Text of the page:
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Covid-19: Red Cross targets senior citizens

social commentary:with Moses Mugugunyeki

Centenarian Sekuru Gonomenye has witnessed and endured a number of plagues and epidemics that have ravaged humanity and at times changed the course of history.

At 106 years old, Sekuru Gonomenye, who could be one of a handful of surviving centenarians in the country, still believes he has what it takes to yet again survive Covid-19, which poses a serious risk to older persons.

Born in 1914, Sekuru Gonomenye, an inmate at Mucheke Old People’s Home in Masvingo, was two years old when an estimated 500 million people from the South Seas to the North Pole were infected by the Spanish flu.

In 1957 he witnessed an influenza pandemic — Asian flu — with its roots in China, which claimed more than 1,1 million lives worldwide, with 116 000 deaths occurring in the United States alone.

In 2009 the swine flu pandemic, which originated in Mexico before spreading to the rest of the world, infected as many as 1,4 billion people across the globe and killed between 151 700 and 575 400 people.

There have been epidemics such as Ebola and Zika virus that have also claimed lives in other countries.

Today at 106 years old, Sekuru Gonomenye is witnessing another pandemic that has ravaged hundreds of thousands of lives across the globe.

At home, the pandemic, with its roots in China, has seen more than 500 people testing positive to Covid-19.

Unlike swine flu which primarily affected children and young adults, senior citizens are more susceptible to Covid-19.

According to the World Health Organisation (WHO), while the median age of confirmed Covid-19 cases is 51, fatality rates for those over 80 years of age is five times the global average.

Over 95% of fatalities due to Covid-19 in Europe have been of people 60 years or older while in the US, 80% of deaths were among adults 65 and over.

In China, approximately 80% of deaths occurred among adults aged 60 years or older.

This reality poses a series of direct and indirect challenges for the senior citizens.

It is against this background that the Zimbabwe Red Cross Society (ZRCS) has embarked on preventative actions to help protect older adults in the country.

The organisation, with the support of the Coca-Cola Foundation, has targeted 35 old people’s homes across the country donating personal protective equipment.

“ZRCS has received funding from the Coca-Cola Foundation towards its ongoing Covid-19 response efforts. Through this partnership, we intend to contribute towards the reduction of mortality and morbidity from Covid-19 in Zimbabwe,” said ZRCS head of communications and corporate affairs Stambuli Kim.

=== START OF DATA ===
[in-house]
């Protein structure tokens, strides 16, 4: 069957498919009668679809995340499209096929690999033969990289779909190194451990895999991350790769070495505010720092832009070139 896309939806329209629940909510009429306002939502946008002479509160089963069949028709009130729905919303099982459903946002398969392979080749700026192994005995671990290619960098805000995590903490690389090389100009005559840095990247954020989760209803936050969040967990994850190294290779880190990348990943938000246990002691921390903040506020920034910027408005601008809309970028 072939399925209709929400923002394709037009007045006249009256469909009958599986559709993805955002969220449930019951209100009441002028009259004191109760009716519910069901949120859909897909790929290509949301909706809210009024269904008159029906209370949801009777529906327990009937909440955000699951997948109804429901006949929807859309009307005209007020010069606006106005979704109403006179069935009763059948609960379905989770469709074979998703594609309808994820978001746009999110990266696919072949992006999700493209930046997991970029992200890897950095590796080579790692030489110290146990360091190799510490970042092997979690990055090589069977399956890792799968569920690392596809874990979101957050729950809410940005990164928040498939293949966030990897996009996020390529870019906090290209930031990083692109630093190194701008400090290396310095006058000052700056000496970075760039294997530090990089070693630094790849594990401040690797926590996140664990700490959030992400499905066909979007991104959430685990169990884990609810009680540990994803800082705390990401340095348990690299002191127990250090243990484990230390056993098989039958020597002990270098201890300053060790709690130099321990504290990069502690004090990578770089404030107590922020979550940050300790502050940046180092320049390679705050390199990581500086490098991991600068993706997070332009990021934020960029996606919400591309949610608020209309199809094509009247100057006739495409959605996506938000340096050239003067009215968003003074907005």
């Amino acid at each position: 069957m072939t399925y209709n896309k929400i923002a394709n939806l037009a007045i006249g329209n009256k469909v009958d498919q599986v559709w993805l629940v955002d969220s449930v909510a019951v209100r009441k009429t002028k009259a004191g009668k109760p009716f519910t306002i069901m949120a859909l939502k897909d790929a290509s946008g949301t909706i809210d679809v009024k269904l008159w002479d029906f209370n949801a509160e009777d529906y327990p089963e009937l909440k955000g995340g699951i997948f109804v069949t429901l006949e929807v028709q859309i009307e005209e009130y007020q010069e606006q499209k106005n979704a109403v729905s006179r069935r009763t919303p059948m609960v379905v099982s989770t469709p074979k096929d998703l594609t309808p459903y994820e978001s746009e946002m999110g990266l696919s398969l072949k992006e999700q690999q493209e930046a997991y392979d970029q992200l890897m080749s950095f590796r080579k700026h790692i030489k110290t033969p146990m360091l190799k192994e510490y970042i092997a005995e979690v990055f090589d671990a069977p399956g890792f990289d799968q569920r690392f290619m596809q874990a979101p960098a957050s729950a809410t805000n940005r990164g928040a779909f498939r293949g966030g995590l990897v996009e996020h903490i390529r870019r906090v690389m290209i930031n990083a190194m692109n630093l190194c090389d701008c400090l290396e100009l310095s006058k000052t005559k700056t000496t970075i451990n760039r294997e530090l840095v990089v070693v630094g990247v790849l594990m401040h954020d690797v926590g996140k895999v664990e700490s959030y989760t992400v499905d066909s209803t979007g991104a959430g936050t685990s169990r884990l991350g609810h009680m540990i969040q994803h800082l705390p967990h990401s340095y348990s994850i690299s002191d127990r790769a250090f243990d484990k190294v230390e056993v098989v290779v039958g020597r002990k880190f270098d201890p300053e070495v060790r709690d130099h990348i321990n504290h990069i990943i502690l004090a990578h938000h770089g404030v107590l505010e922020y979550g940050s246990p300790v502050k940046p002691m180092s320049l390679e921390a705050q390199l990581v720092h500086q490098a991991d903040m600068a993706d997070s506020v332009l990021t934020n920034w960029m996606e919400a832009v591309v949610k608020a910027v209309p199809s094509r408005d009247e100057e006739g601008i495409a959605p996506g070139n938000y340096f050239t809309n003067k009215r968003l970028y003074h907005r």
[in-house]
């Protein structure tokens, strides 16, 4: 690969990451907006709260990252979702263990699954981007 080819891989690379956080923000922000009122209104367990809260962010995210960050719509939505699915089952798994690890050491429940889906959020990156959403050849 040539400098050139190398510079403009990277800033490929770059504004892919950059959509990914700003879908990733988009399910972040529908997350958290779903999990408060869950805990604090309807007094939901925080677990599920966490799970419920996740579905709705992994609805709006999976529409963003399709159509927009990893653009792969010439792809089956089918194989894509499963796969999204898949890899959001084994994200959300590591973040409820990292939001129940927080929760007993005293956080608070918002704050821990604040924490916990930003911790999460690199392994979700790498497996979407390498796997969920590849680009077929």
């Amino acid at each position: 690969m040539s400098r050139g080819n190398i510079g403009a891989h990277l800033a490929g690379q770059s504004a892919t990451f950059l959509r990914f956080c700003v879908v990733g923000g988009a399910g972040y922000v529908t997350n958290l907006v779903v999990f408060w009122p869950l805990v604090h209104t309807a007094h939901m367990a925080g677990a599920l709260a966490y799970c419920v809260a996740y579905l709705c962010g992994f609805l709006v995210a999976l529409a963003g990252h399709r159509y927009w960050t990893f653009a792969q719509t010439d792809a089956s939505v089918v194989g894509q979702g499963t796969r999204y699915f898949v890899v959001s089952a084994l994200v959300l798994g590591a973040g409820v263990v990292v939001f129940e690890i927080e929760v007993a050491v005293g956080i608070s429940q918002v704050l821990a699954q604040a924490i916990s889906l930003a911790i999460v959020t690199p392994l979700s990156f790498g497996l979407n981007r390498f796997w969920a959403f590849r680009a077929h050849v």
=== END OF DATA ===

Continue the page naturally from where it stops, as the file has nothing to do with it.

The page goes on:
“To increase Covid-19 awareness by rolling out risk communication and community engagement to prevent further spread of the disease from among the vulnerable population, we are distributing sanitisers, handwashing buckets and liquid soap to 35 old people’s homes.

“The intention is to ensure protection of the elderly population who are among the vulnerable groups often with comorbid conditions.

Kim said ZRCS would run interactive sessions on community radio stations across the country.

Gwanda Old People’s Home chairperson Rido Mpofu said since advanced age creates vulnerability, there was need to protect senior citizens jealously against Covid-19.

“When one gets older, this tends to increase vulnerability and in this case they become more susceptible to Covid-19,” said Mpofu, who is credited for establishing the old people’s home when he was mayor of the mining town in 1999.

“We are happy with this Covid-19 donation, but we also want more help particularly with drugs. Due to old age, most people here are on medication, but the supplies have dwindled.”

Mpofu said well-wishers had come to their rescue.

Old age causes decreased strength, poor tolerance of physical activity, functional limitations and decreased sensory awareness, which increases old people’s vulnerability to diseases, including Covid-19.

According to WHO although all age groups are at risk of contracting Covid-19, older persons are at a significantly higher risk of mortality and severe disease following infection, with those over 80 years old dying at five times the average rate.

An estimated 66% of people aged 70 and over have at least one underlying condition, placing them at increased risk of severe impact from Covid-19.

Abel Moyo, one of the inmates at Batanai Old People’s Home in Gweru, believes more needs to be done to protect the senior citizens against Covid-19.

“We welcome the support we are getting as far as Covid-19 is concerned. We need more support so that we survive this scourge,” Moyo said.

Masvingo provincial development coordinator Fungai Mbetsa said old people were a fountain of wisdom, hence the need to support them.

“If you look at Sekuru Gonomhenye, he has seen it all. These old people are the custodians of rare knowledge and skills, as well as history. They need our support and thank you Red Cross and Coca-Cola for this timely donation.”

Coca-Cola country manager Milidzani Ncube said the donation would go a long way in assisting ZRCS to fight the spread of Covid-19 in the country.

“As Coca-Cola System in Zimbabwe, which comprises of The Coca-Cola Company, Delta Beverages, Mutare Bottling Company and Schweppes Zimbabwe Limited, we have invested towards mass communication, hygiene and sanitisation as well as donations to assist the health care of workers and people on the frontline and the less-privileged,” Ncube said.

“The support would be used to procure the much-needed equipment such as rapid test kits and personnel protective equipment.”

More than 1 148 senior citizens from 35 old people’s homes across the country benefited from the donation.

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